Updated: Apr 4
If you're interested in learning to cook Thai cuisine, likely one of the first questions to pop into your head is: what ingredients do I need to cook Thai food at home? Well, you've come to the right place! I've made a list of the top 10 ingredients to buy to start cooking Thai recipes at home.
List of Common Thai Ingredients
Galangal is a highly aromatic rhizome that looks a little like young ginger, however ginger is never a substitute for galangal. Its aroma and flavor profile are cooling and woodsy and highly unique. There really is no replacement for galangal as an ingredient, so it is best to purchase it when you find it. It can be found at farmers' markets and Asian / Southeast Asian markets in the US. Luckily, it retains most of its aroma when frozen. So if you're living outside of Thailand and want to keep a complete Thai pantry, you can buy galangal in large quantities, wash and slice and freeze it for longer term storage. It should stay in good quality for 3-6 months in the freezer. When preparing galangal, scrape off the skin with the edge of a spoon and cut off the pink shoots. Typically galangal is used to infuse its aroma into a broth, and is eaten when pounded into Thai curries.
Like galangal, lemongrass is essential in Thai curries and soup recipes. Its aroma profile is very lemony, and it adds an intense freshness to a dish. It's used both directly in a dish and in an infusion for broths or teas. While it is quite fibrous and almost woody, lemongrass can be eaten when sliced very thinly or pounded into a curry paste. In the prawn salad Pla Goong, the fresh raw lemongrass is so plentiful it's nearly used as a salad leaf.
To prepare lemongrass, remove the dry outer leaves until you reach nice and clean center (see photo). As you peel back the tougher outer leaves, there will be a white film on the inner leaves, this is normal and can be rinsed off. For soup stock, use a pestle to bruise the whole lemongrass on a cutting board. For curries, slice the lemongrass into thin rounds before pounding to a paste in the mortar and pestle or dropping in a high speed blender. For salads, slice the lemongrass as thinly as possible.
In most cases, there won't be a substitute for lemongrass in a recipe, however, adding lime or lemon juice or lemon peel could be helpful in some recipes like soups. Lemongrass is easily found in Asian markets and farmers' markets, and is sometimes found at gourmet Western markets like Andronico's and WholeFoods, however, the freshest product will be available at Asian cuisine focused stores. Lemongrass freezes well. Simply trim and wash and store them in freezer safe bags for 3-6 months.
Makrut Limes and Leaves (also called kaffir limes)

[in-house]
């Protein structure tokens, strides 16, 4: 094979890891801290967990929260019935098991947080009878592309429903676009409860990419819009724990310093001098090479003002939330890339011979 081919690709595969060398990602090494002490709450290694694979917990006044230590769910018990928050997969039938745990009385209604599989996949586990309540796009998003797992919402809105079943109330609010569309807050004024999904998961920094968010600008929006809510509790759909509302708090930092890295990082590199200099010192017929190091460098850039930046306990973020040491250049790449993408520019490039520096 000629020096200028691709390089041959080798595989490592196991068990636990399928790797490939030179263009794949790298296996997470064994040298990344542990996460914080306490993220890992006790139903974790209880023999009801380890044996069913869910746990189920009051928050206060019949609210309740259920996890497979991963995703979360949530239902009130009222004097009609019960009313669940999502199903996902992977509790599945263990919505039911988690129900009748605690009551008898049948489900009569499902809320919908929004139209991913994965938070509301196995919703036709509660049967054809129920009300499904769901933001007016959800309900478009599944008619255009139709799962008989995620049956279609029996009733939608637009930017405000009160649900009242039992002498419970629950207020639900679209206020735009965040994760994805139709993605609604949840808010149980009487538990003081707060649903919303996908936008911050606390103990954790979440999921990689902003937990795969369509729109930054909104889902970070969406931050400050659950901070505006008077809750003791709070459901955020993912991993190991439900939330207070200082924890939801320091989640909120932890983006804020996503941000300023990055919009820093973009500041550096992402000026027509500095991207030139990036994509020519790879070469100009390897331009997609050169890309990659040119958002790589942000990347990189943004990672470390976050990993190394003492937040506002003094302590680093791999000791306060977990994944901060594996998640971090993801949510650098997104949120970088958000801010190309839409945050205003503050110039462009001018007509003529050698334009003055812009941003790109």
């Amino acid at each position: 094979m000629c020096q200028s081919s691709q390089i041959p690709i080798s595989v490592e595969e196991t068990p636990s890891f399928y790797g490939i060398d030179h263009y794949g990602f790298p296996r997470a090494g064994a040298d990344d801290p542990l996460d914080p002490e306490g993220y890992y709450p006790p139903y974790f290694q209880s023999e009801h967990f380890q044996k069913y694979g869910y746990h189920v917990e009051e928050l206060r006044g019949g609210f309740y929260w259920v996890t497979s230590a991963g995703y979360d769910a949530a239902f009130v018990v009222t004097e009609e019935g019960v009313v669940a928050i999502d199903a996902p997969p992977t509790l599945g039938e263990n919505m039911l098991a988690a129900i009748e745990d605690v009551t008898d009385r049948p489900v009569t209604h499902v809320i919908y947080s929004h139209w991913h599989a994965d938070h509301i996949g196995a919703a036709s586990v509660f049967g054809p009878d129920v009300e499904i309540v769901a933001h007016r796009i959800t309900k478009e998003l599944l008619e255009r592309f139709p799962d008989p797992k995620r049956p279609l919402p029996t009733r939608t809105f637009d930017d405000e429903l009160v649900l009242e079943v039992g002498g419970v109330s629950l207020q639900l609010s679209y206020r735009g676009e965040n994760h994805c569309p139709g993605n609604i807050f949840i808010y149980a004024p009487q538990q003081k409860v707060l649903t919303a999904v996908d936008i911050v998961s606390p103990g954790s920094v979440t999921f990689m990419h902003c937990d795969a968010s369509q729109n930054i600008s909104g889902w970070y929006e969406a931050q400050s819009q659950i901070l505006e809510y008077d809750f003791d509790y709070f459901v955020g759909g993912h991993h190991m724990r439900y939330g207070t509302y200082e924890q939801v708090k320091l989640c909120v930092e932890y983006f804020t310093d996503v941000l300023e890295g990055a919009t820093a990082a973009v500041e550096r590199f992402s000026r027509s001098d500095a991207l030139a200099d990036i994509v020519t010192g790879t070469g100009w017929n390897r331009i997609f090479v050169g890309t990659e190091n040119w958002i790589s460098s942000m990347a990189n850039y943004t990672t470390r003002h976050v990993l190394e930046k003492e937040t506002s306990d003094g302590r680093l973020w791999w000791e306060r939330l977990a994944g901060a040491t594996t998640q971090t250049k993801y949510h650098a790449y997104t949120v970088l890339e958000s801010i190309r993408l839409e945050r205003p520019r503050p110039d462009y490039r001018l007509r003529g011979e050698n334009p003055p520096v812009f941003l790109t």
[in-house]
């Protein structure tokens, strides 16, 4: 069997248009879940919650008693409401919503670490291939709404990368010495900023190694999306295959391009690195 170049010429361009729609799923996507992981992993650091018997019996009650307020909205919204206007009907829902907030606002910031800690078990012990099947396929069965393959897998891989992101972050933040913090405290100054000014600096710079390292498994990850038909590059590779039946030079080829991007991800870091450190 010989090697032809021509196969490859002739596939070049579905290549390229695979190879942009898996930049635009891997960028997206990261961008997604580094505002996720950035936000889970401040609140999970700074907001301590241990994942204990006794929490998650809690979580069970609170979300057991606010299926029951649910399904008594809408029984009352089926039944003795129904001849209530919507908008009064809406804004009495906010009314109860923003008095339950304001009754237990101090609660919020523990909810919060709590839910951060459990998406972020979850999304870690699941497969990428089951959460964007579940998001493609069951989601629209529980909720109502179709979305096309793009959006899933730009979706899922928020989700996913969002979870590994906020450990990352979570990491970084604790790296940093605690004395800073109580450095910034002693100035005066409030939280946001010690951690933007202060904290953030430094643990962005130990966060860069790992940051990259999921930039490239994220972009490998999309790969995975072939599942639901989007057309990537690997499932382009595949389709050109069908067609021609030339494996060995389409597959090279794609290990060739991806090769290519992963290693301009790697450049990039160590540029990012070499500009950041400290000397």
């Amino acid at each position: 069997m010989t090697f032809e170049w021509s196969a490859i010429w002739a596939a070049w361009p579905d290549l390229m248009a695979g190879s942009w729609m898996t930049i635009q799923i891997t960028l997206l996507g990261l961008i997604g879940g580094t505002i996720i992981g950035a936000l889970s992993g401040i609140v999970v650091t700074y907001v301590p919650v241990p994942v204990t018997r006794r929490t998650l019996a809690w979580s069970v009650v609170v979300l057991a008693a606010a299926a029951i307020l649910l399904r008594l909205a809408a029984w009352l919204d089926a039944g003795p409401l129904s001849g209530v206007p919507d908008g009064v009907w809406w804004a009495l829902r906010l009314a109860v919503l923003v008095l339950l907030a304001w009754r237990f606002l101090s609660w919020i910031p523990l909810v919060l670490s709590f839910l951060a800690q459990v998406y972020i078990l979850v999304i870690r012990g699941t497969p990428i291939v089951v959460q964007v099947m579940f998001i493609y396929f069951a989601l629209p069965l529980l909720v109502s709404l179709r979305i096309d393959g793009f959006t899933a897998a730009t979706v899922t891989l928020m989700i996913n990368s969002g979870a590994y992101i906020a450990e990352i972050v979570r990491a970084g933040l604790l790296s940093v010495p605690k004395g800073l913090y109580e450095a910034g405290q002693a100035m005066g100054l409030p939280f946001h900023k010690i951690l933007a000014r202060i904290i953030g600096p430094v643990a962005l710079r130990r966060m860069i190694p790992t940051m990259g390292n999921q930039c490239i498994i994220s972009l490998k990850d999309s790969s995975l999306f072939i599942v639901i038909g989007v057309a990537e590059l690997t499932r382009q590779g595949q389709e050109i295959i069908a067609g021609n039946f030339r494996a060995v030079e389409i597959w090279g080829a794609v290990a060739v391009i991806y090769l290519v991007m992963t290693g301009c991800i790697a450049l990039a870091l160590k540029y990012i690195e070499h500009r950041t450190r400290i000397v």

Makrut is a variety of lime with particularly aromatic leaf and zest to the fruit. The fruit juice is not often used in Thai cuisine, more often the zest is pounded into curries. The leaves are boiled in curries and soups to elevate the aroma, or sliced very thinly to add to salads, sausages, and dumpling fillings. Before adding lime leaves to a curry or soup, wash the leaf thoroughly and bruise the leaves in your hand only just before dropping them into the boiling liquid for 1 minute. There is no substitute for makrut leaves or zest. The dried leaves can be purchased on Amazon, which are lovely added to a soup or curry. Fresh leaves freeze very well. Simply clean, dry and drop them in a freezer bag, they'll last for 3-6 month.
Thai Chilies (bird's eye chilies)
Chilies are very important in Thai cuisine. They are a foundational ingredient to curry paste and are added to nearly any dish to add a bit of heat and aroma. There are two Thai chilies to know, the small bird's eye chili and the standard bird's eye chili. A general rule of thumb with chilies is the smaller chilies are normally much spicier than their larger counterparts. The photo shows a green standard bird's eye chili, it's roughly the length of a woman's ring finger. For reference, a small bird's eye would be about 1/3 the size of the standard variety. These chilies are easy to find at farmers' markets and Asian specialty stores and may be called just "Thai chili."
As southern Thai curries are spicier, they use a combination of small bird eye chilies and standard varieties (dried). Green curry calls for small and standard green bird eye chilies (fresh), while red curry called for large red chilies (dried), which are not normally spicy at all, and simply add aroma and color to the curry.
Shallot is used in Thai cuisine as we use large onions in the west. Thai shallots are much smaller Than western shallots, resembling a red pearl onion. They are said to be stronger in flavor and aroma compared to their Western counterparts. Shallots are used liberally in salads, curry pastes, dressings and dipping sauce and soup. Red onion or western shallots can be used as substitutes when cooking Thai recipes in the West. In Thailand, shallots are always sliced lengthwise from root to tip, never horizontally! (My Chef instructors felt strongly about that!)
Sam Glur / 3 Friends - Coriander root, garlic, white peppercorn
Sam glur in Thai translates to 3 friends, a trio of ingredients thought to work so beautifully together that they should always be together - like very close friends. Sam glur is the most basic and foundational Thai flavor base, it is referred to as the Thai mirepoix. It's used in curry pastes, dumpling fillings, soups and stir fries.
White pepper and garlic are familiar ingredients to a western cook, but cooking with coriander root is likely a new concept. Coriander or cilantro, is a common ingredient in Thai cuisine. In Thailand, cilantro is always sold with the roots attached, because the roots are so important to the cuisine. Outside of Thailand it can be difficult to find cilantro roots, so using the stems is good substitute.